There are tons of articles out there about hacks and tips for staying on top of things. I think that’s mostly an oversight – productivity experts take it as a given that you have some way of checking to make sure nothing is slipping through the cracks, the way that fitness experts seem to take it as a given that you’re warming up and cooling off properly before working out.
This is patently ridiculous.
Why Would You Want To Do A Weekly Review Anyway?
The reason it’s assumed that everyone does a weekly review is because there are so many good reasons to do so. People who’ve done weekly reviews for a long time feel nervous and out of control if they don’t use them – and assume everyone else feels the same. Lets call them Group A.
In reality there are lots of people who don’t use weekly reviews.
A not-insubstantial portion of people don’t find their duties and responsibilities so onerous that it needs a formal review process. These are people who don’t get busy enough to need weekly reviews because they refuse to take on more than they can handle in an unhurried and deliberate manner. These people have probably chuckled comlacently under their breath at the people who, in their view, overextend themselves to the point where they can’t enjoy life. Let’s call them Group B. Most of them have likely stopped reading by now.
This article is actually for Group C, the people unlike Group B, take on more than they can reasonably keep in their heads, and unlike Group A, haven’t been indoctrinated into the wonderful world of Weekly Reviews.
Group C has almost certainly heard about weekly reviews, and thinks they’re a good idea, but has never managed to successfully bolt the routine onto their busy lives.
Of course they haven’t! They’re busy, and it’s pretty damn hard to make time for all the things you should be doing. Then they meet up with Group Aers, who smugly declare “I don’t know how you get along without it! Dahling, I would give up my weekly manicure before I’d drop my Weekly Review. I would never be able to sleep, thinking of all the things that might slip through the cracks.”
Then, of course, the Cs retort, “I’ve been doing fine, thankyouverymuch. I don’t let things slip through the cracks either.” But it must be stated (and I hope you don’t take this too hard) that if Group C is not letting things fall through the cracks, they are micromanaging relentlessly in order to do so. It’s very tiring, and of course, once you get tired, the process starts breaking down.
The only difference between the As and the Cs is the weekly review, and I’ll tell you the main reason no one bothers to explain it: It’s too simple. Cs think As are being smug and self-righteous, but As are actually a little bit ashamed to admit that a simple tool like a Weekly Review makes them an order of magnitude more productive.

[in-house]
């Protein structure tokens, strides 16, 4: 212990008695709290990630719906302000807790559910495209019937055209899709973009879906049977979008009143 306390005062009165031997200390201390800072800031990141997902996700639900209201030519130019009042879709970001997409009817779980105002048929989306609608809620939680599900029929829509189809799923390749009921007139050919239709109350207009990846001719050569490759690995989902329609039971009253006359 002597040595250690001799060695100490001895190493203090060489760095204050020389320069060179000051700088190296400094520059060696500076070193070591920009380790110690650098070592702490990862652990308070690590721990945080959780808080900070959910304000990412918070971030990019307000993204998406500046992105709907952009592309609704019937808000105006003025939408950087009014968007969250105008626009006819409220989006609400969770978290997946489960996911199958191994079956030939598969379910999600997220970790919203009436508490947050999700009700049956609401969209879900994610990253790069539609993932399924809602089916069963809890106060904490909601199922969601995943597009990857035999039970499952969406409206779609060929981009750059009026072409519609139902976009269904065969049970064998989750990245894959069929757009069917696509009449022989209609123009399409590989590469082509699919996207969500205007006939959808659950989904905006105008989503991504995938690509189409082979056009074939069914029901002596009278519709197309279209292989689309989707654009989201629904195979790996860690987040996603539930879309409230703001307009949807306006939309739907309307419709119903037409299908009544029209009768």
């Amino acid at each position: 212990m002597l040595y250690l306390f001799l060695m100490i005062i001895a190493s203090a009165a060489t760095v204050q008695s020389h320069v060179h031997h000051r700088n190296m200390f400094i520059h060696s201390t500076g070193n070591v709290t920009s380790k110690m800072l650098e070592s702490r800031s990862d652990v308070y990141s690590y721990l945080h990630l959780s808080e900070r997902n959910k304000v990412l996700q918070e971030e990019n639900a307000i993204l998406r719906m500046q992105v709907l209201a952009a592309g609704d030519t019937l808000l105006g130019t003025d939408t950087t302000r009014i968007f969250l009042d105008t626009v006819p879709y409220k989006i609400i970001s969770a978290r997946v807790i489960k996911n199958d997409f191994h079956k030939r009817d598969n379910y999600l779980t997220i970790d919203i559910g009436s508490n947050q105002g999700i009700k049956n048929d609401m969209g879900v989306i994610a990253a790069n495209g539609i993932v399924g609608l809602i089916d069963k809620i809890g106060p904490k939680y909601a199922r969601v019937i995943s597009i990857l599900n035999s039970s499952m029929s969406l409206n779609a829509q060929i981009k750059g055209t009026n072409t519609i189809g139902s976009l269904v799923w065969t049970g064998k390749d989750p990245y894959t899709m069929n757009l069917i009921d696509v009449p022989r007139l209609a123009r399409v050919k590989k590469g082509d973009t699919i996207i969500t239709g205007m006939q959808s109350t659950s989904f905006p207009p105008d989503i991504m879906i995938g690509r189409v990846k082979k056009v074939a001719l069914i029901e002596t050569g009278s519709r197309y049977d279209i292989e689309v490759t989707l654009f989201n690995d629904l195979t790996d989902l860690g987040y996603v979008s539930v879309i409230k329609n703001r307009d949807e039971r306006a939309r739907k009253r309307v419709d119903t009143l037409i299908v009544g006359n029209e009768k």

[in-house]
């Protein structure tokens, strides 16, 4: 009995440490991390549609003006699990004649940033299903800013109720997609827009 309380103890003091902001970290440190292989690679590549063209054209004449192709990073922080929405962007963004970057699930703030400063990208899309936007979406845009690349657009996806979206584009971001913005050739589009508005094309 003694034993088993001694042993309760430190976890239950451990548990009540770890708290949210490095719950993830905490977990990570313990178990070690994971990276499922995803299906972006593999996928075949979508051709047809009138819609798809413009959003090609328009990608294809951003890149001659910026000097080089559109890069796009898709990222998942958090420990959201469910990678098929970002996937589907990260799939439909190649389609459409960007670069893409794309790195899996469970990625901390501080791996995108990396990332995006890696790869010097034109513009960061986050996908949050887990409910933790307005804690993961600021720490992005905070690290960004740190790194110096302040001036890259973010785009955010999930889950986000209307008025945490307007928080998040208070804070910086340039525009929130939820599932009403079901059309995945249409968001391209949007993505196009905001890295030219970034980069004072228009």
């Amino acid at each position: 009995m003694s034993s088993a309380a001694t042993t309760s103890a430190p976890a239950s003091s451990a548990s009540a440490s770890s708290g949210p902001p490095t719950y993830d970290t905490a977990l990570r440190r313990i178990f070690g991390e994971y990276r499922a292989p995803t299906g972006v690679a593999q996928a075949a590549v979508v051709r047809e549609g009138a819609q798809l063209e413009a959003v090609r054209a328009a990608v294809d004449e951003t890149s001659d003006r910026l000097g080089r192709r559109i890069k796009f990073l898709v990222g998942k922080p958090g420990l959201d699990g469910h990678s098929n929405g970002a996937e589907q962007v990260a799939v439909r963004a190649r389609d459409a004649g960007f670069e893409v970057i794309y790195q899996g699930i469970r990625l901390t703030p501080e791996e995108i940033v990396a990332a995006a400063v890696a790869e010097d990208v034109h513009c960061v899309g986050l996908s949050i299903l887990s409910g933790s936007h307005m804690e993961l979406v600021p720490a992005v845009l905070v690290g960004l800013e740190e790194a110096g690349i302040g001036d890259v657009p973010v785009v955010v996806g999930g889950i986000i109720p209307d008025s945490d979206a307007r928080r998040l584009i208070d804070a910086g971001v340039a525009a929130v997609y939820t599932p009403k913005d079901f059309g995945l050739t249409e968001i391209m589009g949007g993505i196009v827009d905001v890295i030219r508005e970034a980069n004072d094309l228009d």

Ready for this?
A weekly review is a very simple system that, once set up, allows you to simply check once a week, to make sure nothing has slipped through the cracks. The difference between As and Cs is that Cs spend a lot of effort and brain power to make absolutely sure nothing slips through the cracks, and As have confidence that if anything slipped though the cracks, they’ll catch it at the Weekly Review. Otherwise, they don’t pay any attention to anything other than what they’re doing.
The sucky part, and the reason why the weekly review is a tough sell, is that setting up a system – any system – is a huge amount of work. It’s a “block off two full days to set this up” sort of job. When David Allen consults, he makes his clients take a long weekend to set it up- -he says it’s the only way people can get out of the day-to-day operational mode in order to free up the necessary mental resources.
So if you were trying to bolt it on in half an hour once a week, give it up. I’ve been doing Weekly Reviews for years, and it still takes me two or three hours. Its just that I make up that two hours several times over between the lack of dithering about where I should be spending my time and the lack of anxiety that I’m forgetting something.
I’m not saying this to evangelize Weekly reviews. I mean, I do evangelize them, but I realize not everyone needs them. But, if you’re in the group of people who think they’re a good idea but haven’t been able to figure out how to actually get them done I hope I helped.
So, if you want to give weekly reviews another shot, the two best resources I’m aware of are Getting Things Done by David Allen and The Tao of Awesome by Johnny B. Truant. GTD is the Holy Bible of Productivity, it’s widely available, and so are tools and groups specifically for GTDers. On the other hand, the Tao of Awesome is more expensive (it’s an e-course) but I like it better (review here) because I find it easier to implement and maintain.